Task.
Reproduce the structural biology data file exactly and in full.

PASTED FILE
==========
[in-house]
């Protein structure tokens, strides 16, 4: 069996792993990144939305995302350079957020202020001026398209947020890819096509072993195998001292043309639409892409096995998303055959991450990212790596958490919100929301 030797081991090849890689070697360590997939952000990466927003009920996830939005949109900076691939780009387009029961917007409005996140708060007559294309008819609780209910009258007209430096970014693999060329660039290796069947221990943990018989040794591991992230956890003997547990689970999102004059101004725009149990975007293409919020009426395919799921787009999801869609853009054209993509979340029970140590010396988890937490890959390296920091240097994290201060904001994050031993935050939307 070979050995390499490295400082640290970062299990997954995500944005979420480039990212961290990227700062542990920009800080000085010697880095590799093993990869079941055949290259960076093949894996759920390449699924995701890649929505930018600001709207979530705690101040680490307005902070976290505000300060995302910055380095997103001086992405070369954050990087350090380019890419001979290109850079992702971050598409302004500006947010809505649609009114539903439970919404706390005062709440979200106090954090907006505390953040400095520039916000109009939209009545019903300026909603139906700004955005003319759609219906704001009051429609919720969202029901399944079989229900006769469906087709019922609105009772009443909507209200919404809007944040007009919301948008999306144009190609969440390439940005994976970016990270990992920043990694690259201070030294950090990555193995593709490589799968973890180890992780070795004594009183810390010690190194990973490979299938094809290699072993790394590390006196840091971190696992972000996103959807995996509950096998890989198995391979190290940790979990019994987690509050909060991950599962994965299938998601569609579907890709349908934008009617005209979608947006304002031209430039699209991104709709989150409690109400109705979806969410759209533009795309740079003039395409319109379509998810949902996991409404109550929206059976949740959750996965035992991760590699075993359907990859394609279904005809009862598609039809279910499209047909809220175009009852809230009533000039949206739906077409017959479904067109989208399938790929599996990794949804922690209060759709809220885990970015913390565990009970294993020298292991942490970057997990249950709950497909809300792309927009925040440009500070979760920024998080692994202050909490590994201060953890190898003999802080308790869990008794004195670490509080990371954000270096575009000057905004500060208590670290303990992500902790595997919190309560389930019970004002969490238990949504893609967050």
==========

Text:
[in-house]
């Protein structure tokens, strides 16, 4: 069996792993990144939305995302350079957020202020001026398209947020890819096509072993195998001292043309639409892409096995998303055959991450990212790596958490919100929301 030797081991090849890689070697360590997939952000990466927003009920996830939005949109900076691939780009387009029961917007409005996140708060007559294309008819609780209910009258007209430096970014693999060329660039290796069947221990943990018989040794591991992230956890003997547990689970999102004059101004725009149990975007293409919020009426395919799921787009999801869609853009054209993509979340029970140590010396988890937490890959390296920091240097994290201060904001994050031993935050939307 070979050995390499490295400082640290970062299990997954995500944005979420480039990212961290990227700062542990920009800080000085010697880095590799093993990869079941055949290259960076093949894996759920390449699924995701890649929505930018600001709207979530705690101040680490307005902070976290505000300060995302910055380095997103001086992405070369954050990087350090380019890419001979290109850079992702971050598409302004500006947010809505649609009114539903439970919404706390005062709440979200106090954090907006505390953040400095520039916000109009939209009545019903300026909603139906700004955005003319759609219906704001009051429609919720969202029901399944079989229900006769469906087709019922609105009772009443909507209200919404809007944040007009919301948008999306144009190609969440390439940005994976970016990270990992920043990694690259201070030294950090990555193995593709490589799968973890180890992780070795004594009183810390010690190194990973490979299938094809290699072993790394590390006196840091971190696992972000996103959807995996509950096998890989198995391979190290940790979990019994987690509050909060991950599962994965299938998601569609579907890709349908934008009617005209979608947006304002031209430039699209991104709709989150409690109400109705979806969410759209533009795309740079003039395409319109379509998810949902996991409404109550929206059976949740959750996965035992991760590699075993359907990859394609279904005809009862598609039809279910499209047909809220175009009852809230009533000039949206739906077409017959479904067109989208399938790929599996990794949804922690209060759709809220885990970015913390565990009970294993020298292991942490970057997990249950709950497909809300792309927009925040440009500070979760920024998080692994202050909490590994201060953890190898003999802080308790869990008794004195670490509080990371954000270096575009000057905004500060208590670290303990992500902790595997919190309560389930019970004002969490238990949504893609967050």